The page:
During the 45 minutes between direct observation times, please walk around and enjoy the Open Streets. As you do this, feel free to continue note-taking on an additional sheet of paper and please take digital photographs of the event. If you think of any items that should be measured in addition to the ones listed above, please suggest these here. Finally, if you are near an Activity Hub or a natural break in the Open Streets (intersection with through traffic) and have time to walk to this area please do so and note the interactions and numbers around these designated activities. We very much appreciate your participation and input into this evaluation.

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Repeat this same table for Observation Time #2 & #3 and for Observer #2’s Observation Times #1, #2, & #3.

Activity Level (During Open Streets Event)  What does it measure?

Measures of activity level are used to determine how participants spend their time at Open Streets and how much physical activity participants are receiving (compared to CDC guidelines of 150 minutes per week for adults and 60 minutes per day for children.).

Why measure it?

A short intercept survey is one of the methods used to assess participant activity level during the Open Streets initiative. Additionally, an interactive poster and Participant Count can be used to allow for a larger sample of participants to quickly inform evaluators on how the community is spending their time at Open Streets.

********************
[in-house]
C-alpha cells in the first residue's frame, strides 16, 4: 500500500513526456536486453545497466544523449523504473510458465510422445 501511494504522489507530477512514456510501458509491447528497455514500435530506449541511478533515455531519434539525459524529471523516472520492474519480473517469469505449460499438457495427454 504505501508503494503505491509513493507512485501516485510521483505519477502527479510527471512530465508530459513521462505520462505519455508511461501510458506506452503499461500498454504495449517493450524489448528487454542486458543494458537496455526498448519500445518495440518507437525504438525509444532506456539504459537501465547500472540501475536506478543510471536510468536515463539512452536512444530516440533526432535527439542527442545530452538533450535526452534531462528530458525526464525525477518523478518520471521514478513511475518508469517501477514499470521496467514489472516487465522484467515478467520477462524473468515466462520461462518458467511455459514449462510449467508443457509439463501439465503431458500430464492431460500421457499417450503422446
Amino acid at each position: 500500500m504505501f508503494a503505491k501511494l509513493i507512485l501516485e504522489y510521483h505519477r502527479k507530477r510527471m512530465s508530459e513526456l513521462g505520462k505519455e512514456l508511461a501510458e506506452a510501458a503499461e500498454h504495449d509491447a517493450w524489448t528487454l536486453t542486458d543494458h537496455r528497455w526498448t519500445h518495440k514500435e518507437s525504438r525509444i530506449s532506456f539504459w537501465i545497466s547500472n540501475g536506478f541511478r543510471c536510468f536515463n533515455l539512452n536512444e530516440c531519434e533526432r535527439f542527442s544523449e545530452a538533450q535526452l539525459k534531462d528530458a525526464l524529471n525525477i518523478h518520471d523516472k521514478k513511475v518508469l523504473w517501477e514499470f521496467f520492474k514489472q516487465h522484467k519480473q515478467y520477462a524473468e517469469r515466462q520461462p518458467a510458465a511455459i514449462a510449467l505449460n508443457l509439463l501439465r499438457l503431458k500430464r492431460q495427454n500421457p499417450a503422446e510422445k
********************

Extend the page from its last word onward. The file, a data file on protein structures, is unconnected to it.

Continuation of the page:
How do I measure it?

Supplies needed:

Participant Survey Tool (located on pgs. 33-34 of this toolkit) Poster of activity wheel Small stickers Poster stand Consent form (if survey results are being used for academic & dissemination purposes) Response rate form Clipboards Pencils Spreadsheet Note: The activity wheel and the communication methods (how the participant learned of the Open Streets) posters are captured in the same document/poster.

Poster Steps on the Pathway to Measurement:

Step 1: Create an activity wheel poster. A template is available online on this website.

The activity wheel (pie chart) addresses five primary forms of physical activity at Open Streets: walking, jogging, cycling, using another wheeled device (skateboard, wheelchair), and participating in Activity Hubs.

Step 2: Print and mount final poster. Print the activity wheel poster. A poster size of 4’ wide x 3’ high is recommended. Mount each of the posters on a thick and sturdy poster board.